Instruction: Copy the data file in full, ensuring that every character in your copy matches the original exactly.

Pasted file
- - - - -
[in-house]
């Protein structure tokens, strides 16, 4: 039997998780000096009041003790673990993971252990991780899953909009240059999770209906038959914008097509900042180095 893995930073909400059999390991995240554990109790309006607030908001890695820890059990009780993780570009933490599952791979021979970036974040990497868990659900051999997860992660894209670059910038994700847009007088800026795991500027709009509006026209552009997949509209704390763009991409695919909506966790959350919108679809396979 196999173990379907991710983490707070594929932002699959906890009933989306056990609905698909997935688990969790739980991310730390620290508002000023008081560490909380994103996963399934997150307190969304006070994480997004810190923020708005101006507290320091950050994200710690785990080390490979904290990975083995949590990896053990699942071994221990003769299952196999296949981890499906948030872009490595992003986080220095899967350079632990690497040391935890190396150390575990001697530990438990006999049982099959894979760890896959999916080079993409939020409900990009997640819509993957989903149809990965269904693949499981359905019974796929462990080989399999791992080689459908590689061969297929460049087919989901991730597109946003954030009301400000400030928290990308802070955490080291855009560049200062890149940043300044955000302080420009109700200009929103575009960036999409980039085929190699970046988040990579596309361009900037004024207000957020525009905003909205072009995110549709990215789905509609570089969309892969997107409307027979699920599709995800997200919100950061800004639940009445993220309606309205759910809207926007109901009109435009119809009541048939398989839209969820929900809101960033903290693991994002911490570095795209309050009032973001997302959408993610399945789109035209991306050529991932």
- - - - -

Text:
[in-house]
């Protein structure tokens, strides 16, 4: 039997998780000096009041003790673990993971252990991780899953909009240059999770209906038959914008097509900042180095 893995930073909400059999390991995240554990109790309006607030908001890695820890059990009780993780570009933490599952791979021979970036974040990497868990659900051999997860992660894209670059910038994700847009007088800026795991500027709009509006026209552009997949509209704390763009991409695919909506966790959350919108679809396979 196999173990379907991710983490707070594929932002699959906890009933989306056990609905698909997935688990969790739980991310730390620290508002000023008081560490909380994103996963399934997150307190969304006070994480997004810190923020708005101006507290320091950050994200710690785990080390490979904290990975083995949590990896053990699942071994221990003769299952196999296949981890499906948030872009490595992003986080220095899967350079632990690497040391935890190396150390575990001697530990438990006999049982099959894979760890896959999916080079993409939020409900990009997640819509993957989903149809990965269904693949499981359905019974796929462990080989399999791992080689459908590689061969297929460049087919989901991730597109946003954030009301400000400030928290990308802070955490080291855009560049200062890149940043300044955000302080420009109700200009929103575009960036999409980039085929190699970046988040990579596309361009900037004024207000957020525009905003909205072009995110549709990215789905509609570089969309892969997107409307027979699920599709995800997200919100950061800004639940009445993220309606309205759910809207926007109901009109435009119809009541048939398989839209969820929900809101960033903290693991994002911490570095795209309050009032973001997302959408993610399945789109035209991306050529991932």